• The Ghost: Sir Harold Dixon, who exists only as phone messages that Martin refuses to take because he hasn't done any work on the account.
  • Jerk Justifications: Charles proudly declares, "If there's one thing better than a first-class mind, it's being a first-class bastard."
  • Leaning on the Fourth Wall: Not often, but when John Bird corpses while Martin is speculating on the election of Iain Duncan-Smith as PM, it's Stephen Fry rather than Charles who asks him to repeat it: 'It's my birthday!"
  • Malicious Misnaming: Maurice the waiter, whose name Charles always pronounces "Morris".
  • My Friends... and Zoidberg: Clive doesn't notice:
    Charles:Gentlemen. And Clive.
  • Mythology Gag: Martin's ex-wife is a crime novelist whose books are based on finding a profession everyone hates (plumbers, executives, medical receptionists) and then creating a Serial Killer who bumps them off. This was the format of the comedy whodunnits Charles and Martin first appeared in, with the victims being bank managers (In The Red), dentists (In The Chair) and journalists (In The End).
  • Running Gag: Charles would always meet Archie (his government contact) in a deserted location, such as the campaign headquarters for an unpopular politician.
    • In the first radio series, the Harold Dixon account. It's already lying fallow in Martin's pending tray in episode one, and escalates to a series of lawsuits by episode six. All off-camera. When his unseen antics become too intolerable, Charles bankrupts Sir Harold and gets him arrested by the fraud squad. Because he can.
  • Sitcom Arch-Nemesis: Gayle Shand, Charles' ex and owner of a rival PR firm.
  • Springtime for Hitler: In the radio episode "Healthy Eating", Martin's friend Roger is a tax lawyer who opens a restaurant in Devon to lose money. Out of sheer mischief, Martin neglects to mention this to Charles, who surprisingly decides he wants to help (he thinks) a decent, honest man with a failing business. It's only after the wheeze is successful that he learns the truth.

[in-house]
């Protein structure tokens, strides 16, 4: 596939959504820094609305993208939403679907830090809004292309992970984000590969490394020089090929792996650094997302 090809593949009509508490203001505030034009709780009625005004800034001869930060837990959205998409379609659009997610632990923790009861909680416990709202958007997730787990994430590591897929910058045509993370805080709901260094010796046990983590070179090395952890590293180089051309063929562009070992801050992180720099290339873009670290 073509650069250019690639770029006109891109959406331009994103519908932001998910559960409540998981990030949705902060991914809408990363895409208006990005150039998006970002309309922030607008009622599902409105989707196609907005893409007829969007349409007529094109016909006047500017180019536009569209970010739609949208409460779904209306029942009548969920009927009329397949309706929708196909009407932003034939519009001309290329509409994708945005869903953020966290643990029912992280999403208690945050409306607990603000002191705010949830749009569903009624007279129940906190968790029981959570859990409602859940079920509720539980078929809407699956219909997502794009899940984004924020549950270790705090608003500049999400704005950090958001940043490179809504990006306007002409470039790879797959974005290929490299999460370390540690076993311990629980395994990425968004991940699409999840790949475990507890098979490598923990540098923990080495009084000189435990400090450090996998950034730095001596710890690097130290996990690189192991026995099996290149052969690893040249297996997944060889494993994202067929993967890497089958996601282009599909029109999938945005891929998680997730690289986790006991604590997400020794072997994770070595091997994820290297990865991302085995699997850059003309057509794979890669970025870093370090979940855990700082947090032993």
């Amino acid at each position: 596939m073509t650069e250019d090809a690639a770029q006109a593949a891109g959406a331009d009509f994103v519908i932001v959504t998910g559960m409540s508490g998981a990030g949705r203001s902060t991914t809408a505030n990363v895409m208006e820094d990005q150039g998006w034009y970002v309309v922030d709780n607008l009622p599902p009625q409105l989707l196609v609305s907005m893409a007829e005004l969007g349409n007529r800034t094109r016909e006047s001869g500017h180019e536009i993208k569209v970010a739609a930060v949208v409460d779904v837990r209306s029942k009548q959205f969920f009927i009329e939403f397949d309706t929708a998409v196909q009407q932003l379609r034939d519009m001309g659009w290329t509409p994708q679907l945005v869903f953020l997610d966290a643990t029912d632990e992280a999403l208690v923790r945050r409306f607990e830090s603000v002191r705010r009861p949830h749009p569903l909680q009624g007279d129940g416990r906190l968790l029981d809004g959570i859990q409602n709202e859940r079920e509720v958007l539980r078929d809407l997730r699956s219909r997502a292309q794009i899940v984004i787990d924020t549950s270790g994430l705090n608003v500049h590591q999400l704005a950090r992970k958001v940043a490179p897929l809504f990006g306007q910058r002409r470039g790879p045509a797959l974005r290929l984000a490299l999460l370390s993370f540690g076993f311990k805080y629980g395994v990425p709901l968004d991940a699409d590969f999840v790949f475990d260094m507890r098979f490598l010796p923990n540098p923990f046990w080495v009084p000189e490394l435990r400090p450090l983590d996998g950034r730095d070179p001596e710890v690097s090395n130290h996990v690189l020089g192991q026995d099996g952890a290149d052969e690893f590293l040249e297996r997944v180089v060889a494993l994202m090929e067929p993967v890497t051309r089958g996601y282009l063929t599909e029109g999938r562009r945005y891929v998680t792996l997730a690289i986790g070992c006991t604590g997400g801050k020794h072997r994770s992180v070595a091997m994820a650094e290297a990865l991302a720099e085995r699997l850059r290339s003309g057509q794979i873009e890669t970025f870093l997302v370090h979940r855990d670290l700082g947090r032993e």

Charles: Let me get this straight. I've been slaving my guts out to get customers into this restaurant, and I've been wasting my time? You swine!
    Roger: You! You're responsible for these ghastly punters and peasants all over my tax dodge? You swine!
    Both: Martin!!
  • Vehicular Sabotage: In "Radio 3", Archie has the blueprints for the brake cables of a Nissan Sunny, which he explains as being for a 'project' involving Ken Livingstonenote .
  • Wacky Americans Have Wacky Names:
    Charles: ... I had a 'phone call last night from Jay Washbrook III. He's an American.
    Martin: You amaze me.
  • Woman Scorned: Gayle in the radio version, who's determined to see Prentiss McCabe fail because of her former relationship with Charles. (He left her when she told him she was married.)
    • Also a Subverted Trope in the case of Martin's ex-wife. She seems scorned, but she wasn't very bothered, and mostly wrote a very slanderous story based on him purely for the money.

Tropes in the TV series

Gentlemen... and Clive. A toast, to Prentiss McCabe.